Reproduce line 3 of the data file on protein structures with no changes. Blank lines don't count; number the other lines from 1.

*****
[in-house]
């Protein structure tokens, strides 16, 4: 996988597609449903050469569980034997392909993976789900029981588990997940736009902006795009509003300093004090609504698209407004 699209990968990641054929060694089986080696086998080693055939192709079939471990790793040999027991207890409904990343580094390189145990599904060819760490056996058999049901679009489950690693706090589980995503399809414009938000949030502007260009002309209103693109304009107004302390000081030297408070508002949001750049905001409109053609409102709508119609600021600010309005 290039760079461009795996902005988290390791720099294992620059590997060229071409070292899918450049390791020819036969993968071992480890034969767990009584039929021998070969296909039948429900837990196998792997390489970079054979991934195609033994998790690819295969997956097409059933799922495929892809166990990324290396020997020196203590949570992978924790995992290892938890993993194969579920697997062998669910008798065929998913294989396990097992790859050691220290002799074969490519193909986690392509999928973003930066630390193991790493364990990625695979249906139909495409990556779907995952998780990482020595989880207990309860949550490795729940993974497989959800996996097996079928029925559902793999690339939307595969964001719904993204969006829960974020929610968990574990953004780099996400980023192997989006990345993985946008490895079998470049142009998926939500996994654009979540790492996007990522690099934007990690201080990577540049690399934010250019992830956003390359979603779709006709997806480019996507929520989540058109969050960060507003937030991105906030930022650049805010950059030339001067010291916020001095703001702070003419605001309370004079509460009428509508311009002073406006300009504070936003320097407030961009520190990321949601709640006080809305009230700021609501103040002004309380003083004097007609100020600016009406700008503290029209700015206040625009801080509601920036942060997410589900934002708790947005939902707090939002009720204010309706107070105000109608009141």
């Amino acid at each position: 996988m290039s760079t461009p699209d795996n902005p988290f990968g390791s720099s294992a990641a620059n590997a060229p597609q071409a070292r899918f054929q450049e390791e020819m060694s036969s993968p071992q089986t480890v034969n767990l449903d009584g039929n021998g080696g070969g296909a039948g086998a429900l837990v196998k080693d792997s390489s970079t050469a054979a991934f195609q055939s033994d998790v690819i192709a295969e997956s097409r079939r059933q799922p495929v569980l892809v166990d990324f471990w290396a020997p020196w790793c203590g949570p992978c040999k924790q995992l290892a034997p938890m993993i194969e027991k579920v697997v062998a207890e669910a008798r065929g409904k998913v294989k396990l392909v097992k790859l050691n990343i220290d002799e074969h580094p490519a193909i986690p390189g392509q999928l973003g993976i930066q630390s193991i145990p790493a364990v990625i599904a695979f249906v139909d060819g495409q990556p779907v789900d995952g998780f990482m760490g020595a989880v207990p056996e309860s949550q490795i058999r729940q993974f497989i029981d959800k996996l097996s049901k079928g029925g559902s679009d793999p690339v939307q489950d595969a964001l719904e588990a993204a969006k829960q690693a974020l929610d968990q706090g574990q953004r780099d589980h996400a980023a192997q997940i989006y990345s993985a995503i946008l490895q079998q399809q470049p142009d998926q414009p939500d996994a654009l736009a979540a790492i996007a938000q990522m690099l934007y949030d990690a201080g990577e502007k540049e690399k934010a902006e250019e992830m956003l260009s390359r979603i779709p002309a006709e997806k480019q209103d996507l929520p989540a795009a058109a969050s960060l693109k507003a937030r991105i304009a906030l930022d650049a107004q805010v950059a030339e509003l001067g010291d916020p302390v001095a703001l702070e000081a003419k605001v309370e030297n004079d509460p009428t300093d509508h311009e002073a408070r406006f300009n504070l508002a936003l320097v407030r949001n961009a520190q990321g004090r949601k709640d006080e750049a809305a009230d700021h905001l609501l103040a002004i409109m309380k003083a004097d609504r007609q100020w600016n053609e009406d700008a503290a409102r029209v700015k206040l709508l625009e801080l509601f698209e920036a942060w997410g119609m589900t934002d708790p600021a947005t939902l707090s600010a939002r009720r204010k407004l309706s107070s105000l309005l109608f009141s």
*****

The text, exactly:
């Amino acid at each position: 996988m290039s760079t461009p699209d795996n902005p988290f990968g390791s720099s294992a990641a620059n590997a060229p597609q071409a070292r899918f054929q450049e390791e020819m060694s036969s993968p071992q089986t480890v034969n767990l449903d009584g039929n021998g080696g070969g296909a039948g086998a429900l837990v196998k080693d792997s390489s970079t050469a054979a991934f195609q055939s033994d998790v690819i192709a295969e997956s097409r079939r059933q799922p495929v569980l892809v166990d990324f471990w290396a020997p020196w790793c203590g949570p992978c040999k924790q995992l290892a034997p938890m993993i194969e027991k579920v697997v062998a207890e669910a008798r065929g409904k998913v294989k396990l392909v097992k790859l050691n990343i220290d002799e074969h580094p490519a193909i986690p390189g392509q999928l973003g993976i930066q630390s193991i145990p790493a364990v990625i599904a695979f249906v139909d060819g495409q990556p779907v789900d995952g998780f990482m760490g020595a989880v207990p056996e309860s949550q490795i058999r729940q993974f497989i029981d959800k996996l097996s049901k079928g029925g559902s679009d793999p690339v939307q489950d595969a964001l719904e588990a993204a969006k829960q690693a974020l929610d968990q706090g574990q953004r780099d589980h996400a980023a192997q997940i989006y990345s993985a995503i946008l490895q079998q399809q470049p142009d998926q414009p939500d996994a654009l736009a979540a790492i996007a938000q990522m690099l934007y949030d990690a201080g990577e502007k540049e690399k934010a902006e250019e992830m956003l260009s390359r979603i779709p002309a006709e997806k480019q209103d996507l929520p989540a795009a058109a969050s960060l693109k507003a937030r991105i304009a906030l930022d650049a107004q805010v950059a030339e509003l001067g010291d916020p302390v001095a703001l702070e000081a003419k605001v309370e030297n004079d509460p009428t300093d509508h311009e002073a408070r406006f300009n504070l508002a936003l320097v407030r949001n961009a520190q990321g004090r949601k709640d006080e750049a809305a009230d700021h905001l609501l103040a002004i409109m309380k003083a004097d609504r007609q100020w600016n053609e009406d700008a503290a409102r029209v700015k206040l709508l625009e801080l509601f698209e920036a942060w997410g119609m589900t934002d708790p600021a947005t939902l707090s600010a939002r009720r204010k407004l309706s107070s105000l309005l109608f009141s």